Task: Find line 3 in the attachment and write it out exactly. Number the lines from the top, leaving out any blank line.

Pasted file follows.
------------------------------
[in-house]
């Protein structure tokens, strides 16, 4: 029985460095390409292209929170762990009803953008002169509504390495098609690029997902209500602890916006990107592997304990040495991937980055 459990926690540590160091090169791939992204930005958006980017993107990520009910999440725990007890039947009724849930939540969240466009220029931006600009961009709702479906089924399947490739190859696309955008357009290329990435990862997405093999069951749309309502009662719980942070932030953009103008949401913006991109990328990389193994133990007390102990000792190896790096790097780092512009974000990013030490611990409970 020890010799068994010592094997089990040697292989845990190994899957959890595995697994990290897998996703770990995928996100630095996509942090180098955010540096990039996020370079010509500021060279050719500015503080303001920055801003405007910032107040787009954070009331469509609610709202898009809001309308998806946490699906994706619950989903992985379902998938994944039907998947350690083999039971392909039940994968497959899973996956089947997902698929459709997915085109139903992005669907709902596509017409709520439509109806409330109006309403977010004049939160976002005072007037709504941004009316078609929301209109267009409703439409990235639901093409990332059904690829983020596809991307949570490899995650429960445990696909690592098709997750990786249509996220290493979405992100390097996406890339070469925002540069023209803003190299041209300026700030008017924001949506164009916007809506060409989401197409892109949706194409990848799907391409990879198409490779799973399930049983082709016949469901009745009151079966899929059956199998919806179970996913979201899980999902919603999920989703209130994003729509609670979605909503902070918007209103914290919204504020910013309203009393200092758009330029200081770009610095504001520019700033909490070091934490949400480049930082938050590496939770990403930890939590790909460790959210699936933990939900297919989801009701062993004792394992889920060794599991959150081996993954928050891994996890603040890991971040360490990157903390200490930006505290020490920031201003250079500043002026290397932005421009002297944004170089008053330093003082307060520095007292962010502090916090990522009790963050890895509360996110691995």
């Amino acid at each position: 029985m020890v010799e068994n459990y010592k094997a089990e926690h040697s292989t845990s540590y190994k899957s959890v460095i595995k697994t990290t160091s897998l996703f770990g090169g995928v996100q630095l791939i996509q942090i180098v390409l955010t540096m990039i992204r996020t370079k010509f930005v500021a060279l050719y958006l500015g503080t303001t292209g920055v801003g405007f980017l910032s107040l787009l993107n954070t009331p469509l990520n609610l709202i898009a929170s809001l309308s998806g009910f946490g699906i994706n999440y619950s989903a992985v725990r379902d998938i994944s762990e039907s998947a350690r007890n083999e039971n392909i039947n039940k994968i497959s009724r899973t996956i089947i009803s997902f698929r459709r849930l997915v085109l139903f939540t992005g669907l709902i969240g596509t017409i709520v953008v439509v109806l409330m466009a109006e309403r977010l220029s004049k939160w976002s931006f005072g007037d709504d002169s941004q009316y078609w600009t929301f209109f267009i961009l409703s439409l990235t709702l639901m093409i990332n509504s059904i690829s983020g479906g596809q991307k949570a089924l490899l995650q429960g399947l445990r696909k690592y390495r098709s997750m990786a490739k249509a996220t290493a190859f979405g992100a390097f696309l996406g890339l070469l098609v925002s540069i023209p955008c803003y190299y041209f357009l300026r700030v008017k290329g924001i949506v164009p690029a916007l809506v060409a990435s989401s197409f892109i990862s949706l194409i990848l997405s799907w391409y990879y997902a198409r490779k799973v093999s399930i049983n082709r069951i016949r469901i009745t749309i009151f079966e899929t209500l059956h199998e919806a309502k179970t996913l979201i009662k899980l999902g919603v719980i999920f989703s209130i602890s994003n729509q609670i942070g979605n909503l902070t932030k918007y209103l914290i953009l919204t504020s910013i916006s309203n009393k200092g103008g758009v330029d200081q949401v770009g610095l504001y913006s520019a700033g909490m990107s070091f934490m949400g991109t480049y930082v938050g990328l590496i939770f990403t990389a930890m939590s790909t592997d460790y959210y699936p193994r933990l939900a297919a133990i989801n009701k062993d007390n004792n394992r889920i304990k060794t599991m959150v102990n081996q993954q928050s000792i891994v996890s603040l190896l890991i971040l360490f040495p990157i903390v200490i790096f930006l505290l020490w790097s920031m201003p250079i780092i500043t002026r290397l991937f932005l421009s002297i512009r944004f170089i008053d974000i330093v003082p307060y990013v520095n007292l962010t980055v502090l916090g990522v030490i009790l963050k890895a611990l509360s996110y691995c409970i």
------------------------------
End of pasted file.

């Amino acid at each position: 029985m020890v010799e068994n459990y010592k094997a089990e926690h040697s292989t845990s540590y190994k899957s959890v460095i595995k697994t990290t160091s897998l996703f770990g090169g995928v996100q630095l791939i996509q942090i180098v390409l955010t540096m990039i992204r996020t370079k010509f930005v500021a060279l050719y958006l500015g503080t303001t292209g920055v801003g405007f980017l910032s107040l787009l993107n954070t009331p469509l990520n609610l709202i898009a929170s809001l309308s998806g009910f946490g699906i994706n999440y619950s989903a992985v725990r379902d998938i994944s762990e039907s998947a350690r007890n083999e039971n392909i039947n039940k994968i497959s009724r899973t996956i089947i009803s997902f698929r459709r849930l997915v085109l139903f939540t992005g669907l709902i969240g596509t017409i709520v953008v439509v109806l409330m466009a109006e309403r977010l220029s004049k939160w976002s931006f005072g007037d709504d002169s941004q009316y078609w600009t929301f209109f267009i961009l409703s439409l990235t709702l639901m093409i990332n509504s059904i690829s983020g479906g596809q991307k949570a089924l490899l995650q429960g399947l445990r696909k690592y390495r098709s997750m990786a490739k249509a996220t290493a190859f979405g992100a390097f696309l996406g890339l070469l098609v925002s540069i023209p955008c803003y190299y041209f357009l300026r700030v008017k290329g924001i949506v164009p690029a916007l809506v060409a990435s989401s197409f892109i990862s949706l194409i990848l997405s799907w391409y990879y997902a198409r490779k799973v093999s399930i049983n082709r069951i016949r469901i009745t749309i009151f079966e899929t209500l059956h199998e919806a309502k179970t996913l979201i009662k899980l999902g919603v719980i999920f989703s209130i602890s994003n729509q609670i942070g979605n909503l902070t932030k918007y209103l914290i953009l919204t504020s910013i916006s309203n009393k200092g103008g758009v330029d200081q949401v770009g610095l504001y913006s520019a700033g909490m990107s070091f934490m949400g991109t480049y930082v938050g990328l590496i939770f990403t990389a930890m939590s790909t592997d460790y959210y699936p193994r933990l939900a297919a133990i989801n009701k062993d007390n004792n394992r889920i304990k060794t599991m959150v102990n081996q993954q928050s000792i891994v996890s603040l190896l890991i971040l360490f040495p990157i903390v200490i790096f930006l505290l020490w790097s920031m201003p250079i780092i500043t002026r290397l991937f932005l421009s002297i512009r944004f170089i008053d974000i330093v003082p307060y990013v520095n007292l962010t980055v502090l916090g990522v030490i009790l963050k890895a611990l509360s996110y691995c409970i």